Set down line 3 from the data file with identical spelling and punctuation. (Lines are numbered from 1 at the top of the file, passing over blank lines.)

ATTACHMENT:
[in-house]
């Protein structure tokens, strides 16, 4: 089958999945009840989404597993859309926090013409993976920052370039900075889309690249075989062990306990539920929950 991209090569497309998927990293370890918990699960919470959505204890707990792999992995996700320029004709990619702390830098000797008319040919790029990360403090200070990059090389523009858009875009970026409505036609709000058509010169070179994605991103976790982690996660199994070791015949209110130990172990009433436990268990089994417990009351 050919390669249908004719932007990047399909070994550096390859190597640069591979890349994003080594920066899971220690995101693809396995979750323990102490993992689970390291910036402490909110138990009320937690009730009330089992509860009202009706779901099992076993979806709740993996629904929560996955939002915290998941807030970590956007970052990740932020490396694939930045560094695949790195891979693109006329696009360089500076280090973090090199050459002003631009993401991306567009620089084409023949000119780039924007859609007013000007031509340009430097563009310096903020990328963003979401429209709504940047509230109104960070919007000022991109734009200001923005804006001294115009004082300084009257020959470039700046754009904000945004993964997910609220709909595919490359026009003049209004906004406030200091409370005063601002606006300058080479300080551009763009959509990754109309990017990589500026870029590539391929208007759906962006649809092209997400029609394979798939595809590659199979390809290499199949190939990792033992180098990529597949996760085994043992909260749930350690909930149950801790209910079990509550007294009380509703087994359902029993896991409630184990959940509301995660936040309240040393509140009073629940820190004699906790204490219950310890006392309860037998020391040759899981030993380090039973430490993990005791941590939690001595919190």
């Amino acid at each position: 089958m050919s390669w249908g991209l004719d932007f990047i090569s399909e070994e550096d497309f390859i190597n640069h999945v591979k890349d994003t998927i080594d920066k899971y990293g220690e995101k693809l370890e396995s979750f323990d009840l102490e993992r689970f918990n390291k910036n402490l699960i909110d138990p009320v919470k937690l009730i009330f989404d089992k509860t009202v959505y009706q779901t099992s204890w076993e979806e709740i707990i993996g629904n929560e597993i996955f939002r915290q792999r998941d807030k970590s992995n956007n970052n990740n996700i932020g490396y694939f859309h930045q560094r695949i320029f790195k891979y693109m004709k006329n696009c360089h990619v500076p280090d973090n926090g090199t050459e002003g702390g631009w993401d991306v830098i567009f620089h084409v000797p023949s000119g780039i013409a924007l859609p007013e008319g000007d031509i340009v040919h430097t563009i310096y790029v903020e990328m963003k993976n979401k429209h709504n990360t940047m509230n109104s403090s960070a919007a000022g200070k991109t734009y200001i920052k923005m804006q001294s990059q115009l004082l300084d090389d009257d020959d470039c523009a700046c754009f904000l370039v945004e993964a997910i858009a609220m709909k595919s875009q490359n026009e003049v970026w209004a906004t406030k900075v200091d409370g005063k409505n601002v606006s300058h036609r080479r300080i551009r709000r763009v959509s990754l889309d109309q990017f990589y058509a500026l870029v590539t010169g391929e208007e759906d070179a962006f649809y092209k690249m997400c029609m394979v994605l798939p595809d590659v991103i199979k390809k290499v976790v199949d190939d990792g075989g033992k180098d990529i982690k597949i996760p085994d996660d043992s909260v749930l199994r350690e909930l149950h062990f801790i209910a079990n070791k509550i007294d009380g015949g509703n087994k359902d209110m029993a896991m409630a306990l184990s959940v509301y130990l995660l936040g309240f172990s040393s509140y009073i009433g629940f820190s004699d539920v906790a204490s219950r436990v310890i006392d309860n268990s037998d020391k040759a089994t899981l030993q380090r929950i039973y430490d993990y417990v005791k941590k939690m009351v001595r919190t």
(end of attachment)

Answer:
């Amino acid at each position: 089958m050919s390669w249908g991209l004719d932007f990047i090569s399909e070994e550096d497309f390859i190597n640069h999945v591979k890349d994003t998927i080594d920066k899971y990293g220690e995101k693809l370890e396995s979750f323990d009840l102490e993992r689970f918990n390291k910036n402490l699960i909110d138990p009320v919470k937690l009730i009330f989404d089992k509860t009202v959505y009706q779901t099992s204890w076993e979806e709740i707990i993996g629904n929560e597993i996955f939002r915290q792999r998941d807030k970590s992995n956007n970052n990740n996700i932020g490396y694939f859309h930045q560094r695949i320029f790195k891979y693109m004709k006329n696009c360089h990619v500076p280090d973090n926090g090199t050459e002003g702390g631009w993401d991306v830098i567009f620089h084409v000797p023949s000119g780039i013409a924007l859609p007013e008319g000007d031509i340009v040919h430097t563009i310096y790029v903020e990328m963003k993976n979401k429209h709504n990360t940047m509230n109104s403090s960070a919007a000022g200070k991109t734009y200001i920052k923005m804006q001294s990059q115009l004082l300084d090389d009257d020959d470039c523009a700046c754009f904000l370039v945004e993964a997910i858009a609220m709909k595919s875009q490359n026009e003049v970026w209004a906004t406030k900075v200091d409370g005063k409505n601002v606006s300058h036609r080479r300080i551009r709000r763009v959509s990754l889309d109309q990017f990589y058509a500026l870029v590539t010169g391929e208007e759906d070179a962006f649809y092209k690249m997400c029609m394979v994605l798939p595809d590659v991103i199979k390809k290499v976790v199949d190939d990792g075989g033992k180098d990529i982690k597949i996760p085994d996660d043992s909260v749930l199994r350690e909930l149950h062990f801790i209910a079990n070791k509550i007294d009380g015949g509703n087994k359902d209110m029993a896991m409630a306990l184990s959940v509301y130990l995660l936040g309240f172990s040393s509140y009073i009433g629940f820190s004699d539920v906790a204490s219950r436990v310890i006392d309860n268990s037998d020391k040759a089994t899981l030993q380090r929950i039973y430490d993990y417990v005791k941590k939690m009351v001595r919190t």